- Jury Returns Verdict in favor of Hospital and Emergency Medicine Physicians
- Judge Grants Summary Judgment in favor of Hospital and Emergency Medicine Physician
- Jury Returns Verdict in favor of Health System and Family Practice Physician
- Victory on Claims of Excessive Force Against Task Force Members
- Radiologist not guilty of failing to diagnose lung cancer in a 40-year-old male which resulted in his death and, who was survived by a wife and 4 children
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Steve Johnson and Kyle Lewis successfully defended a waste services company at arbitration from a claim for injuries Plaintiff allegedly sustained in a low-impact automobile accident. Plaintiff claimed that the waste service company’s truck and trailer, which was being driven by one of its employees, changed lanes into the plaintiff and struck the front corner of his vehicle, causing personal injuries to his back and neck. Steve and Kyle successfully argued at the arbitration that the accident was in fact caused by the Plaintiff when he rear-ended the trailer. The arbitrator’s entered an award in favor of the firm’s client. The plaintiff did not reject the award with the court, and a final judgment in defendant’s favor was entered.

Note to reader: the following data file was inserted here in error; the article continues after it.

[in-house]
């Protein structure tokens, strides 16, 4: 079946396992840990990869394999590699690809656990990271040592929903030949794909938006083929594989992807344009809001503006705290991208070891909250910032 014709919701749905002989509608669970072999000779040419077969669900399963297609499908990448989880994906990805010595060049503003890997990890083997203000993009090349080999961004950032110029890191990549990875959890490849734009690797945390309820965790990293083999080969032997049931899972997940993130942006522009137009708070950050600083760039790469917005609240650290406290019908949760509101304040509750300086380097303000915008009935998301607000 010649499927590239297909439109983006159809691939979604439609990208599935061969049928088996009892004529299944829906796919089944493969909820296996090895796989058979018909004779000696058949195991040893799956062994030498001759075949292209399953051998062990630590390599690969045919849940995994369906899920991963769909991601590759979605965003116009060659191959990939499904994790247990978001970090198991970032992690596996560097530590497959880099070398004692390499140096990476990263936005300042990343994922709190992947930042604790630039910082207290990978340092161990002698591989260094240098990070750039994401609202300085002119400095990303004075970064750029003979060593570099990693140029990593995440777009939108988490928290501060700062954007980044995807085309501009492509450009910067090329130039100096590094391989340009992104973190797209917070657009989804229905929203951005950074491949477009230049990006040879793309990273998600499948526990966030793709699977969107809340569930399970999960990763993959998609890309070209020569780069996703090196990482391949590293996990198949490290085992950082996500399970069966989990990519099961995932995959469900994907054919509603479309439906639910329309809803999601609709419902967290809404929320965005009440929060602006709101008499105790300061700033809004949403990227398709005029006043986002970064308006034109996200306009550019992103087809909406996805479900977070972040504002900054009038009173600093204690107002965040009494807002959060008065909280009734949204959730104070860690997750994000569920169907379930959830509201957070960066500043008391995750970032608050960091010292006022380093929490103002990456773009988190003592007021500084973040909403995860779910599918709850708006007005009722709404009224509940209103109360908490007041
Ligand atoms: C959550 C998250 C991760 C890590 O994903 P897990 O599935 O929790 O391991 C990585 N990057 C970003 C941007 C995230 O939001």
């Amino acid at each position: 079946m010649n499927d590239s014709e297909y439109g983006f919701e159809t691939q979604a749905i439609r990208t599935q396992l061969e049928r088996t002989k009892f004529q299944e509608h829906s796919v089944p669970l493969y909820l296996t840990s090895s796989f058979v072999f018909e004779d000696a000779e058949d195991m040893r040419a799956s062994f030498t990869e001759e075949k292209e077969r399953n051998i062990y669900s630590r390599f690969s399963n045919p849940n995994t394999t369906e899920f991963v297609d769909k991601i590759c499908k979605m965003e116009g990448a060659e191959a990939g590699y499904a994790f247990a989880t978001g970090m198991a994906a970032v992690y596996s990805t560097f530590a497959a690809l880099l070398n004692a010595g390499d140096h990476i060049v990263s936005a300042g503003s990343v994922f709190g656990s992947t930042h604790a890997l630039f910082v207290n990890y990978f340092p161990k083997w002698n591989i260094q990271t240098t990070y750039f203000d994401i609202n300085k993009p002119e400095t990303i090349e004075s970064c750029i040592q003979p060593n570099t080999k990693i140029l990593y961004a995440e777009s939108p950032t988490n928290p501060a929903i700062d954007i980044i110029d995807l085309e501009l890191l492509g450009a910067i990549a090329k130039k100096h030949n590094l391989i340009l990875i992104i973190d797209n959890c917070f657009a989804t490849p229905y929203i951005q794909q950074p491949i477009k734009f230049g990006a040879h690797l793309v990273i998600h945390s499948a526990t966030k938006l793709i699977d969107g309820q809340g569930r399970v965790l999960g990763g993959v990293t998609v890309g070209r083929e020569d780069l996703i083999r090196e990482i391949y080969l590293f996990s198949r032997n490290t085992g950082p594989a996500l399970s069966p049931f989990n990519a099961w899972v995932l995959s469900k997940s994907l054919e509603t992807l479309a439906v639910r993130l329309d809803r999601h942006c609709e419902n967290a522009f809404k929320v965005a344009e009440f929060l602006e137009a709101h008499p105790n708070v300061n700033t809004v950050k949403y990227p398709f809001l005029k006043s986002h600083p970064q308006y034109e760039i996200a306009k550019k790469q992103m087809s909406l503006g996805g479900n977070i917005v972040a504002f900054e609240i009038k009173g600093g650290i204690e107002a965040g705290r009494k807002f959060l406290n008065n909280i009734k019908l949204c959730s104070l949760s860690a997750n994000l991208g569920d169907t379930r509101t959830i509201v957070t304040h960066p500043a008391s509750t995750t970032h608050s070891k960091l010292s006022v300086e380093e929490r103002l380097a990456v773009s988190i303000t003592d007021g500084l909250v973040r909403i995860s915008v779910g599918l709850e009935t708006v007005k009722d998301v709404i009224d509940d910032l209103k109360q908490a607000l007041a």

Plaintiff filed suit based on breach of oral notes and contracts – and sought damages in excess of $150,000. Mohammed Nofal filed a Motion to Dismiss and argued that plaintiff has failed to state a cause of action. The court agreed with the Motion and dismissed plaintiff’s claims with prejudice.
Steve Johnson and Chris Dunsing resolved a complex multi-party property damage action against a high-profile developer and its subcontractors for the damage done to the ornate roof of a five-star hotel and luxury condominium building in Chicago. In this fiercely contested litigation, Steve and Chris had to overcome claims that the damage could have been caused by other construction projects occurring around the subject building as well as claims for spoliation of evidence and that the hotel’s own general contractor caused the damage. The recovery was completed following a 13-hour mediation where Steve and Chris methodically established each of the defendants’ claims to be without merit.